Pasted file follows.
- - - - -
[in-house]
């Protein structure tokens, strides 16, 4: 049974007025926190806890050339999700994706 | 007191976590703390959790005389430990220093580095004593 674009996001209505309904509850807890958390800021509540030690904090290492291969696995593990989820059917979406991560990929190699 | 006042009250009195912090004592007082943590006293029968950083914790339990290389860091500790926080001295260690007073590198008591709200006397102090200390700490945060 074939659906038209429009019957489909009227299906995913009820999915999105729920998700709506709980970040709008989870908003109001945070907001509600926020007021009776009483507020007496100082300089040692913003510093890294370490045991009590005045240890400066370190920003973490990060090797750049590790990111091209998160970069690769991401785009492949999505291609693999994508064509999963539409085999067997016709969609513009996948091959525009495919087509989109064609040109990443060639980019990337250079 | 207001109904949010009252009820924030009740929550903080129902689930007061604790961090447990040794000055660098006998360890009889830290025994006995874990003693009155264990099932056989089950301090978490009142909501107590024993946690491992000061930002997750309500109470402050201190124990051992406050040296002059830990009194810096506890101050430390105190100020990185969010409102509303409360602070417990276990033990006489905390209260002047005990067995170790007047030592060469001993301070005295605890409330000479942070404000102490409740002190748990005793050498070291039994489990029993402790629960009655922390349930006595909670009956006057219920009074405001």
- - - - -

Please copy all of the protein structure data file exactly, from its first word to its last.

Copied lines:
[in-house]
């Protein structure tokens, strides 16, 4: 049974007025926190806890050339999700994706 | 007191976590703390959790005389430990220093580095004593 674009996001209505309904509850807890958390800021509540030690904090290492291969696995593990989820059917979406991560990929190699 | 006042009250009195912090004592007082943590006293029968950083914790339990290389860091500790926080001295260690007073590198008591709200006397102090200390700490945060 074939659906038209429009019957489909009227299906995913009820999915999105729920998700709506709980970040709008989870908003109001945070907001509600926020007021009776009483507020007496100082300089040692913003510093890294370490045991009590005045240890400066370190920003973490990060090797750049590790990111091209998160970069690769991401785009492949999505291609693999994508064509999963539409085999067997016709969609513009996948091959525009495919087509989109064609040109990443060639980019990337250079 | 207001109904949010009252009820924030009740929550903080129902689930007061604790961090447990040794000055660098006998360890009889830290025994006995874990003693009155264990099932056989089950301090978490009142909501107590024993946690491992000061930002997750309500109470402050201190124990051992406050040296002059830990009194810096506890101050430390105190100020990185969010409102509303409360602070417990276990033990006489905390209260002047005990067995170790007047030592060469001993301070005295605890409330000479942070404000102490409740002190748990005793050498070291039994489990029993402790629960009655922390349930006595909670009956006057219920009074405001």